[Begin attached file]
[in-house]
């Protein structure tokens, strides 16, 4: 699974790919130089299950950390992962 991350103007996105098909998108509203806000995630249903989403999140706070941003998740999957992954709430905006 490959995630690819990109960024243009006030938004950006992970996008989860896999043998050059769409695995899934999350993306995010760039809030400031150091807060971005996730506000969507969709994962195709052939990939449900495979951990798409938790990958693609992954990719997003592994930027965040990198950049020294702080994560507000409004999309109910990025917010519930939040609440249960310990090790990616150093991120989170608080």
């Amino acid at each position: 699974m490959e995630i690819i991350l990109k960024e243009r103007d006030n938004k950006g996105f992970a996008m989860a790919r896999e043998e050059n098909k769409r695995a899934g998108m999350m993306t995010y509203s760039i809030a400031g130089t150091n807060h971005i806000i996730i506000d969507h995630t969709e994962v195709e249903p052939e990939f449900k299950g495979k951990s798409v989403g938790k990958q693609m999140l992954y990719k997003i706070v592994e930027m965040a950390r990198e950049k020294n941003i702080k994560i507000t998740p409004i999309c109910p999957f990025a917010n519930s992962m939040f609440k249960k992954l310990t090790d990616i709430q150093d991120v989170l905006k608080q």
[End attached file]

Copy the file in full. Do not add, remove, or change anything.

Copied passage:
[in-house]
């Protein structure tokens, strides 16, 4: 699974790919130089299950950390992962 991350103007996105098909998108509203806000995630249903989403999140706070941003998740999957992954709430905006 490959995630690819990109960024243009006030938004950006992970996008989860896999043998050059769409695995899934999350993306995010760039809030400031150091807060971005996730506000969507969709994962195709052939990939449900495979951990798409938790990958693609992954990719997003592994930027965040990198950049020294702080994560507000409004999309109910990025917010519930939040609440249960310990090790990616150093991120989170608080």
């Amino acid at each position: 699974m490959e995630i690819i991350l990109k960024e243009r103007d006030n938004k950006g996105f992970a996008m989860a790919r896999e043998e050059n098909k769409r695995a899934g998108m999350m993306t995010y509203s760039i809030a400031g130089t150091n807060h971005i806000i996730i506000d969507h995630t969709e994962v195709e249903p052939e990939f449900k299950g495979k951990s798409v989403g938790k990958q693609m999140l992954y990719k997003i706070v592994e930027m965040a950390r990198e950049k020294n941003i702080k994560i507000t998740p409004i999309c109910p999957f990025a917010n519930s992962m939040f609440k249960k992954l310990t090790d990616i709430q150093d991120v989170l905006k608080q």